Last year, sometime character actor and first-time screenwriter, Taylor Sheridan, wowed audiences with Sicario, the border-cum-drug-war thriller helmed by ultra-stylist Denis Villeneuve, with not insubstantial help from director of photography, Roger Deakins. Now he's teamed up with British director, David Mackenzie (Starred Up) to deliver another tale of the deep South, this time focused on West Texas. He's proving himself to be a writer with an excellent ear for regional dialogue, vivid characters and a healthy appetite for impactful violence. I can't wait to see what he comes up with next.

Hell or High Water centers on two brothers who are on their way to middle age. The elder, recently released ex-con, Tanner (Ben Foster), says he's been alive for "39 years and in jail for 10," so you get the sort of state he might be in mentally. Toby (Chris Pine) is a divorced father of two teenaged boys from whom he is estranged, but is also intent on securing his family's farm for them as one of the few positive aspects of his legacy. He has a conversation with his older son at one point in which he instructs him not to be like his father and that he is going to learn some things about him soon, all of which are true.

Those things include bank robbery, or at least that is what the initial plan is. But this is a crime story set in West Texas, so if you've seen No Country for Old Men, you can understandably get the sense that victimless robberies aren't going to be the only thing going on in this movie. Unlike that Coen brothers film, however, Sheridan injects a surprising amount of levity--even jokes, at times--into the script. Much of it is borne out through the performances, which could have been humorless and dour in the hands of a lesser director, or a lesser cast.

Take, for example, the wonderfully easygoing banter between the pair of Texas Rangers who are trailing the bankrobbing brothers, played by Jeff Bridges and Gil Birmingham. On the surface, Bridges is providing a startlingly similar performance to his own turn in the Coens' True Grit, except in this case, he is no misanthrope. You can tell the gruff affection he has for his partner, whom he constantly teases for his mixed ethnicity of Mexican-American Indian in the innocuous way that can happen only between two very close friends. Birmingham is equally Bridges' match in these scenes, telling everything you need to know through his deadpan demeanor and the slightest flicker of a smile.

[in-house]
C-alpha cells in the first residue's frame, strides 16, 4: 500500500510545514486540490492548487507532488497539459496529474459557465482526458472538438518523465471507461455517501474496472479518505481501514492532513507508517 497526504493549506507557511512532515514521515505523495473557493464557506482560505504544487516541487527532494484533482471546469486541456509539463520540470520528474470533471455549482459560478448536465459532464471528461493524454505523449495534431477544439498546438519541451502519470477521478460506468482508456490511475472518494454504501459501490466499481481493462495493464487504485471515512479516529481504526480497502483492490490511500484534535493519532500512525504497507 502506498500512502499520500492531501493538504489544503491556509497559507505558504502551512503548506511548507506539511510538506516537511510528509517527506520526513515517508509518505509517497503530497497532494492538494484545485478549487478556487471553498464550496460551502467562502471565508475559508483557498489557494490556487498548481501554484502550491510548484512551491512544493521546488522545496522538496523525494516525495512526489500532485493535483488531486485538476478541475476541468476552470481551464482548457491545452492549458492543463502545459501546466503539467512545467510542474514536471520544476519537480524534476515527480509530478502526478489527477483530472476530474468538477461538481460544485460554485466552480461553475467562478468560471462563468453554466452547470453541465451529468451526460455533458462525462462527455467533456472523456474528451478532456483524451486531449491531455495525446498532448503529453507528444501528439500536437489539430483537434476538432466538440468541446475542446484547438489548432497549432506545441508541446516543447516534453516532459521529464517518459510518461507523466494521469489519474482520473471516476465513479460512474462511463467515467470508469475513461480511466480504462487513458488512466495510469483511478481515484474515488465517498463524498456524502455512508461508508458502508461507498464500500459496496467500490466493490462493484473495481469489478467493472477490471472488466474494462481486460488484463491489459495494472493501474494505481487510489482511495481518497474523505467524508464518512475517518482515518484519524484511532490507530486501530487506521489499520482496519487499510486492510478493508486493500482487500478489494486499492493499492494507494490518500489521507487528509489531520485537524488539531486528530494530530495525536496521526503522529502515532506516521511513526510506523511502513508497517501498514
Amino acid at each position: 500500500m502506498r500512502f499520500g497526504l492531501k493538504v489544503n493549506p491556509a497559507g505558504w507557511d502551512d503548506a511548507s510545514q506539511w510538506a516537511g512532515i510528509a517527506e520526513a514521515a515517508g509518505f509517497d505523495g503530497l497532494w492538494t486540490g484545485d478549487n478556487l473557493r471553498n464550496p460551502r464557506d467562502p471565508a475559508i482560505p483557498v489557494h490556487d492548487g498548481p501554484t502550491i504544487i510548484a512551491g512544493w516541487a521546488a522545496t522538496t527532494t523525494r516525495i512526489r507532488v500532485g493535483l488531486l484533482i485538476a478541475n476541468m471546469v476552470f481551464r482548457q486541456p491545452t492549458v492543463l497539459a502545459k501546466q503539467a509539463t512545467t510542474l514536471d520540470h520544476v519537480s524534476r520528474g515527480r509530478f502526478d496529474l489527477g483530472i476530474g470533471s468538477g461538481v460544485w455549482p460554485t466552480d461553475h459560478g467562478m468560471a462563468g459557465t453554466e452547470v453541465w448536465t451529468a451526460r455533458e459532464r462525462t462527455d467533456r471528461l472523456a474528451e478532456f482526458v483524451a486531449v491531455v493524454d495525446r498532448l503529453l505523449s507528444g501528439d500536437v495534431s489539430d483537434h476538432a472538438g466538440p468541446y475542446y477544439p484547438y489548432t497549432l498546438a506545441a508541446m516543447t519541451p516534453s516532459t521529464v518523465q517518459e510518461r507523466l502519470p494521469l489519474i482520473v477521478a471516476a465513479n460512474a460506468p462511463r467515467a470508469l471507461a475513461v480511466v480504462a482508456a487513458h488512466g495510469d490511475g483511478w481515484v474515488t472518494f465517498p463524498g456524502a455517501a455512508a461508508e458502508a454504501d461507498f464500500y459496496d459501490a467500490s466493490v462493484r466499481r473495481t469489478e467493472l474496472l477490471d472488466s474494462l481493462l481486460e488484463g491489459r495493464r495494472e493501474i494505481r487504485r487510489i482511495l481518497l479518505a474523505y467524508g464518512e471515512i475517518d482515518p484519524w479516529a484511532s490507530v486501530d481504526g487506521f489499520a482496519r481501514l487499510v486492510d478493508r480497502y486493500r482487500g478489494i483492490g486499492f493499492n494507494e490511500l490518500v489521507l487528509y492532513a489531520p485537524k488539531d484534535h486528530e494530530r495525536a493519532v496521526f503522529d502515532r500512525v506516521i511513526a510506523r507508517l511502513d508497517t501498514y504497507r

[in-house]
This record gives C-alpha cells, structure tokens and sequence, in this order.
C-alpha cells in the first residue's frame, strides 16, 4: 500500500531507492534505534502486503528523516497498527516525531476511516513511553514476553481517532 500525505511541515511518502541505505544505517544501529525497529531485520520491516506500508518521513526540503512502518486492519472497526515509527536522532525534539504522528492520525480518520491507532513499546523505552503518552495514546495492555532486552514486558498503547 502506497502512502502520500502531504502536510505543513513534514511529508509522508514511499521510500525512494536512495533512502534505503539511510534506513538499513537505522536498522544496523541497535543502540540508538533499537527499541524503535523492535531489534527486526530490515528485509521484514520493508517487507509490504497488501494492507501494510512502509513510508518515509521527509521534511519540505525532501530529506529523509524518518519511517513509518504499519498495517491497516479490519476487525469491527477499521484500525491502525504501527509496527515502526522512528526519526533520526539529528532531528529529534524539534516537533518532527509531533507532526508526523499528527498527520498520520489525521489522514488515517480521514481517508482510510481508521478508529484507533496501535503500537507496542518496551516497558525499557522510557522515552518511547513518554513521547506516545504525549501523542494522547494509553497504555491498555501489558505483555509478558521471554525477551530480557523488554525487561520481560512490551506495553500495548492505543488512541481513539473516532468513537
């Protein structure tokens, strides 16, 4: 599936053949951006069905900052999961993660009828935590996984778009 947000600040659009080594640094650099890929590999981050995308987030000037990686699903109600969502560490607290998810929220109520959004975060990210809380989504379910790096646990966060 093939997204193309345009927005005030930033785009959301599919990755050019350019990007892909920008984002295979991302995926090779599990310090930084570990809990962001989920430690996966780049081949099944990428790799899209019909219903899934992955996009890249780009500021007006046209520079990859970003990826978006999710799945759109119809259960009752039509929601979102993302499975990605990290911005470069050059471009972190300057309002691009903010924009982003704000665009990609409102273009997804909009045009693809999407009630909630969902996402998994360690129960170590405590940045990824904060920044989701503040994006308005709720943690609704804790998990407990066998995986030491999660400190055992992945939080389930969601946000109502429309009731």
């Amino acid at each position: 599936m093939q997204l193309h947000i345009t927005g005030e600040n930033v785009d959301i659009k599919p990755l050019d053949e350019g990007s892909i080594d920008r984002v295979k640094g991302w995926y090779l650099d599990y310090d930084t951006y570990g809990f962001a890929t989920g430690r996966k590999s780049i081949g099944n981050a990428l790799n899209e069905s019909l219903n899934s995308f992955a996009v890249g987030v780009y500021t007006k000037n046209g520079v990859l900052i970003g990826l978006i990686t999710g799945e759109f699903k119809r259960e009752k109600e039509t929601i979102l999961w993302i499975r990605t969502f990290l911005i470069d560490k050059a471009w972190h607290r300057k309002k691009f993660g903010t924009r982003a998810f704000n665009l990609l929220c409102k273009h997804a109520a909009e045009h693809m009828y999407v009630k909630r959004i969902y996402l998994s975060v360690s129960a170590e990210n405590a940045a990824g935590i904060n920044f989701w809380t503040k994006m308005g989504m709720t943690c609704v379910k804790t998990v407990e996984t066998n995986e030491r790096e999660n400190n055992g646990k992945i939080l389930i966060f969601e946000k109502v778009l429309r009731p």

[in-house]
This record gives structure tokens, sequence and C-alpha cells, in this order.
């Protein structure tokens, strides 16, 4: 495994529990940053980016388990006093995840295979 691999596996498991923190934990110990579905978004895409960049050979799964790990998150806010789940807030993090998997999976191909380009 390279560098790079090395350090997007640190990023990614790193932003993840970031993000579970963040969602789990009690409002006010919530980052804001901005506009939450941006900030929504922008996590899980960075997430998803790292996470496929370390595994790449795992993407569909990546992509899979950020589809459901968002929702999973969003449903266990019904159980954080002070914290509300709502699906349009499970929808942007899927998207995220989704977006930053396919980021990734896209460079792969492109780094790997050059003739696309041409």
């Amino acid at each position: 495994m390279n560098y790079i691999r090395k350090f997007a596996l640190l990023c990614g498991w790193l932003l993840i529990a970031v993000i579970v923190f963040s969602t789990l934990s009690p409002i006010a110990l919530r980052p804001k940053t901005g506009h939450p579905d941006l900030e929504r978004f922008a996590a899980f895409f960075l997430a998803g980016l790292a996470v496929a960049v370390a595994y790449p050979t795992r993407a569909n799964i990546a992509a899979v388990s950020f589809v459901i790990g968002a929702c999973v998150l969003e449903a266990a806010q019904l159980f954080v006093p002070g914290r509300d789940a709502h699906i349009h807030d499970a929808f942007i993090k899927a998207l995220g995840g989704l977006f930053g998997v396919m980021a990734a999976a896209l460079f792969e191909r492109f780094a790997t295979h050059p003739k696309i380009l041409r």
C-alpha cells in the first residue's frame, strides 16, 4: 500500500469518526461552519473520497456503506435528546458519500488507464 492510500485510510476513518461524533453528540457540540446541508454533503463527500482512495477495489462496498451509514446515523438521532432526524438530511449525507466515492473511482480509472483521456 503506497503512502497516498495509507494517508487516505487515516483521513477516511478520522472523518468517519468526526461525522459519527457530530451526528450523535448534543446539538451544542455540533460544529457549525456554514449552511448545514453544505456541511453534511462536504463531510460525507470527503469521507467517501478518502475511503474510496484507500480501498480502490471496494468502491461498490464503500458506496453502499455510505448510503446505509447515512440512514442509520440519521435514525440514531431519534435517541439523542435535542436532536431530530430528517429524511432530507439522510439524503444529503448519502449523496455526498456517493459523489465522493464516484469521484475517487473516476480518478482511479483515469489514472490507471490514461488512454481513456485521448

There's an equally weighty sense of history between the brothers, whose relationship is the heart of the film. Tanner is a loose cannon in that way we have come to love and expect from Foster ever since 3:10 to Yuma almost ten years ago, but Pine brings a sense of internal life and thoughtfulness to his role that I have yet to see over the course of his career. He is channeling vulnerability and strength in the way Tom Hardy has nearly cornered the market on. There is nevertheless a sense of intelligence to Toby, despite his taciturn demeanor, particularly alongside the bombast of his brother. Despite their own interpersonal tensions (Toby stuck by their withholding, dying mother until the end, while Tanner was in prison), Mackenzie includes just enough moments of genuine brotherly affection that complement the film's otherwise hyper-masculine ethos.

Mackenzie reminds me of the younger yet similarly talented Ryan Coogler, who makes films with a distinct, subtle and persistent sense of command. Look at the very first shot of the film, reminiscent of the Steven Spielberg "one-er," in which we get a glimpse of a desolate, sun-bleached parking lot in the middle of a weather-beaten Texas town, all white concrete and chintzy advertisements. The camera pans in almost 360 degrees before a bank clerk (played by the ever-welcome Dale Dickey) strides into the frame, puffing on a cigarette, clearly on her way into work but not in a particularly happy mood. She barely opens the front door before we (and she) are startled to death by the sudden onset of two masked men with handguns, one of whom roughly shunts her into the building, shouting at her. Mackenzie's camera glides into the building and we finally cut for the first time.

This is the sort of economical yet bravura filmmaking that I am always ecstatic to see in the theater, especially when it comes from seemingly out of nowhere, as it does with Hell or High Water. The opening scene establishes a pervading sense of tension that never fails to let up, even during scenes that may exist only to establish a sense of place and character (a particular favorite includes a no-shit-taking veteran waitress who cares only what her customers don't want on the menu). Among the army of producers is Peter Berg, a mostly journeyman filmmaker who nevertheless created Friday Night Lights, both the film and TV show, which capture West Texas like few other works of fiction do. We also have the involvement of veteran musician and composer, Nick Cave, whose understated compositions reflect Toby's state of mind. 

It is this combination of terrific artists that make films like Hell or High Water the great successes they are. The movie may never graduate to High Art--it is too firmly rooted in the tropes of the Western genre quite to reach those heights--but it is among the best crafted films I have seen this year.